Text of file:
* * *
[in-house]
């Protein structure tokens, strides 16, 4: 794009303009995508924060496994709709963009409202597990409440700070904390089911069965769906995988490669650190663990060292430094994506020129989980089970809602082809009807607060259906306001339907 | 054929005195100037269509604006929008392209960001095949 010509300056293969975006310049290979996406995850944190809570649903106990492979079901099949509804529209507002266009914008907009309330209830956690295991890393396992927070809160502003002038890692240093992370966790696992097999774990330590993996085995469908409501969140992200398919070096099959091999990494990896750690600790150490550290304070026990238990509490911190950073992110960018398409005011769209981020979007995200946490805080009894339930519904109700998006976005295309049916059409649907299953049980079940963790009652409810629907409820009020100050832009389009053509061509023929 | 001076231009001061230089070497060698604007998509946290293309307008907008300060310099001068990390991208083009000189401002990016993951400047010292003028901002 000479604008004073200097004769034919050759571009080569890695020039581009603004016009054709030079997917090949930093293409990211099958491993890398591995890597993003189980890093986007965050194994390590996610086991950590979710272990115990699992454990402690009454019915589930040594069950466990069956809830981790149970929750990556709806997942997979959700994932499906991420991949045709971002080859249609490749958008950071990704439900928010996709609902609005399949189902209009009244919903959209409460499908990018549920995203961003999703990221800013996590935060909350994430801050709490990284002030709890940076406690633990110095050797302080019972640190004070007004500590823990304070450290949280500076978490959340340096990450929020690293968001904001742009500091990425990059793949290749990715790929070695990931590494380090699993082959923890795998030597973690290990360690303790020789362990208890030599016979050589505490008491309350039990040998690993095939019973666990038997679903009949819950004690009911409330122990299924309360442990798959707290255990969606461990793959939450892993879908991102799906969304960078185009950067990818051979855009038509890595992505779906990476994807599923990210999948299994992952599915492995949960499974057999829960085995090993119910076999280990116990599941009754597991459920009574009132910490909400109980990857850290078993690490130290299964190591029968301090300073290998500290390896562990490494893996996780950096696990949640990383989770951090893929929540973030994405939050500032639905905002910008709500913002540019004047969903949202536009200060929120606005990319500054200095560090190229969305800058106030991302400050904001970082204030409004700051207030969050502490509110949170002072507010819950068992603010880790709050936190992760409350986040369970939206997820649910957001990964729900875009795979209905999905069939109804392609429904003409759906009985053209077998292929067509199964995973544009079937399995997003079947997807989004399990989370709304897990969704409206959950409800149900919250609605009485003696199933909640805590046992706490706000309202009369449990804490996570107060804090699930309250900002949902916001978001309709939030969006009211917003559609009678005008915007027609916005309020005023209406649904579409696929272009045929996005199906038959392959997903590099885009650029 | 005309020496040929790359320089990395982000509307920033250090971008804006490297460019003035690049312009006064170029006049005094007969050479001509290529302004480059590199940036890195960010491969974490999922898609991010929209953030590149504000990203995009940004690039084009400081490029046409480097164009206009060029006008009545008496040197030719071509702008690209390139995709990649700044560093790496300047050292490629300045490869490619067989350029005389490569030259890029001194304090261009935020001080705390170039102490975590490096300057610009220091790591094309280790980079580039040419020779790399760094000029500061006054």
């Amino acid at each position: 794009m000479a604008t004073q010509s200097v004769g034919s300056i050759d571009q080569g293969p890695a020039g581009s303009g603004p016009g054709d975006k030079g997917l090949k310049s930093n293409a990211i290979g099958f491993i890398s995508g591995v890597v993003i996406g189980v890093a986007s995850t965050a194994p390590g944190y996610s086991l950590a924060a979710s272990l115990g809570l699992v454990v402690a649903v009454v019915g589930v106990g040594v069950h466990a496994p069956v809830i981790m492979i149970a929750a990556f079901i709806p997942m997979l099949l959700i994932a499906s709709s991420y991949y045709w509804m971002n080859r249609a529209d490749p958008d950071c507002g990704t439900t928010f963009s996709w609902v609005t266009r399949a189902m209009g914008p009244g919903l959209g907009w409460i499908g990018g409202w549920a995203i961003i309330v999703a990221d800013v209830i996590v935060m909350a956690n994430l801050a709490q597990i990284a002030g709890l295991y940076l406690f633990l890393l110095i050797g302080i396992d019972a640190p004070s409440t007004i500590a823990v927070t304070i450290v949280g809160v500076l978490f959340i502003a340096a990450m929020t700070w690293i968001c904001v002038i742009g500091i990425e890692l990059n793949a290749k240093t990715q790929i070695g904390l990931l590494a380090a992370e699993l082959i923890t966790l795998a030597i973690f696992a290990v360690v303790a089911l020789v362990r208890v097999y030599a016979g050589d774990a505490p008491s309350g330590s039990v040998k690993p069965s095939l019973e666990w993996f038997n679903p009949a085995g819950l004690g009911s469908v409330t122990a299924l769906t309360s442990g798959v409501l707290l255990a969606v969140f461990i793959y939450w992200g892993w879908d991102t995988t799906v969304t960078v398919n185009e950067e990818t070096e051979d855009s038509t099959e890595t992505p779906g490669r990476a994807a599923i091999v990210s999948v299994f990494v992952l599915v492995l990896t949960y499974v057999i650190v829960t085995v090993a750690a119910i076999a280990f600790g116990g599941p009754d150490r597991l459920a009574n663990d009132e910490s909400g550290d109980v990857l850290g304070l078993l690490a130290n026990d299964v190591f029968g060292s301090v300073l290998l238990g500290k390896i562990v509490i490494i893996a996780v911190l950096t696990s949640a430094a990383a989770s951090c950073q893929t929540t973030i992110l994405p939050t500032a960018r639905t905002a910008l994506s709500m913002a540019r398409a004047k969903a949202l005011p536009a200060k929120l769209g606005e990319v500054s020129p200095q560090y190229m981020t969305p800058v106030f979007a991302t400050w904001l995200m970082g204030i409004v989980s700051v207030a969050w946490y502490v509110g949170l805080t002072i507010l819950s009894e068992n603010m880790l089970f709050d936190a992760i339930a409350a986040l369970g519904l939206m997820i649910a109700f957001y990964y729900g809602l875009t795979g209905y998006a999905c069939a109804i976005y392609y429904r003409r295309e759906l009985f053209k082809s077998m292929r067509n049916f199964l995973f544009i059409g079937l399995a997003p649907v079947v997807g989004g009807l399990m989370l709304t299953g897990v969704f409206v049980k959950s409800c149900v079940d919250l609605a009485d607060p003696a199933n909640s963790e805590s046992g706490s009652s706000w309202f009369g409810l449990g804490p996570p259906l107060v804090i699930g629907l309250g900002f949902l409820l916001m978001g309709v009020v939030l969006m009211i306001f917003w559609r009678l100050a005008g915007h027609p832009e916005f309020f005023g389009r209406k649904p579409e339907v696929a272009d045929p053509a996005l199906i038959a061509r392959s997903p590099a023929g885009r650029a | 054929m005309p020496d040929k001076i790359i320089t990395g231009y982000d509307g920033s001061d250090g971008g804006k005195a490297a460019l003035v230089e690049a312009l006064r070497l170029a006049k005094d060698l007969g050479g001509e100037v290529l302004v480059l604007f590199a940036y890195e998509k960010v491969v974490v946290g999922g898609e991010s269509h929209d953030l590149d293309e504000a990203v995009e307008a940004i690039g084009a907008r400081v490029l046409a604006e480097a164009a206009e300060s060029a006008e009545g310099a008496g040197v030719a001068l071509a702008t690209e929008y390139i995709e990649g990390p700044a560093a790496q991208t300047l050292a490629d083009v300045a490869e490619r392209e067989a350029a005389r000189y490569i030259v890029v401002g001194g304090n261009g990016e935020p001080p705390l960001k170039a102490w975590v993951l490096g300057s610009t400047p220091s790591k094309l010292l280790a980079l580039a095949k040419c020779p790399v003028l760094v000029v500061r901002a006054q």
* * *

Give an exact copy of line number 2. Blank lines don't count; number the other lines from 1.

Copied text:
């Protein structure tokens, strides 16, 4: 794009303009995508924060496994709709963009409202597990409440700070904390089911069965769906995988490669650190663990060292430094994506020129989980089970809602082809009807607060259906306001339907 | 054929005195100037269509604006929008392209960001095949 010509300056293969975006310049290979996406995850944190809570649903106990492979079901099949509804529209507002266009914008907009309330209830956690295991890393396992927070809160502003002038890692240093992370966790696992097999774990330590993996085995469908409501969140992200398919070096099959091999990494990896750690600790150490550290304070026990238990509490911190950073992110960018398409005011769209981020979007995200946490805080009894339930519904109700998006976005295309049916059409649907299953049980079940963790009652409810629907409820009020100050832009389009053509061509023929 | 001076231009001061230089070497060698604007998509946290293309307008907008300060310099001068990390991208083009000189401002990016993951400047010292003028901002 000479604008004073200097004769034919050759571009080569890695020039581009603004016009054709030079997917090949930093293409990211099958491993890398591995890597993003189980890093986007965050194994390590996610086991950590979710272990115990699992454990402690009454019915589930040594069950466990069956809830981790149970929750990556709806997942997979959700994932499906991420991949045709971002080859249609490749958008950071990704439900928010996709609902609005399949189902209009009244919903959209409460499908990018549920995203961003999703990221800013996590935060909350994430801050709490990284002030709890940076406690633990110095050797302080019972640190004070007004500590823990304070450290949280500076978490959340340096990450929020690293968001904001742009500091990425990059793949290749990715790929070695990931590494380090699993082959923890795998030597973690290990360690303790020789362990208890030599016979050589505490008491309350039990040998690993095939019973666990038997679903009949819950004690009911409330122990299924309360442990798959707290255990969606461990793959939450892993879908991102799906969304960078185009950067990818051979855009038509890595992505779906990476994807599923990210999948299994992952599915492995949960499974057999829960085995090993119910076999280990116990599941009754597991459920009574009132910490909400109980990857850290078993690490130290299964190591029968301090300073290998500290390896562990490494893996996780950096696990949640990383989770951090893929929540973030994405939050500032639905905002910008709500913002540019004047969903949202536009200060929120606005990319500054200095560090190229969305800058106030991302400050904001970082204030409004700051207030969050502490509110949170002072507010819950068992603010880790709050936190992760409350986040369970939206997820649910957001990964729900875009795979209905999905069939109804392609429904003409759906009985053209077998292929067509199964995973544009079937399995997003079947997807989004399990989370709304897990969704409206959950409800149900919250609605009485003696199933909640805590046992706490706000309202009369449990804490996570107060804090699930309250900002949902916001978001309709939030969006009211917003559609009678005008915007027609916005309020005023209406649904579409696929272009045929996005199906038959392959997903590099885009650029 | 005309020496040929790359320089990395982000509307920033250090971008804006490297460019003035690049312009006064170029006049005094007969050479001509290529302004480059590199940036890195960010491969974490999922898609991010929209953030590149504000990203995009940004690039084009400081490029046409480097164009206009060029006008009545008496040197030719071509702008690209390139995709990649700044560093790496300047050292490629300045490869490619067989350029005389490569030259890029001194304090261009935020001080705390170039102490975590490096300057610009220091790591094309280790980079580039040419020779790399760094000029500061006054």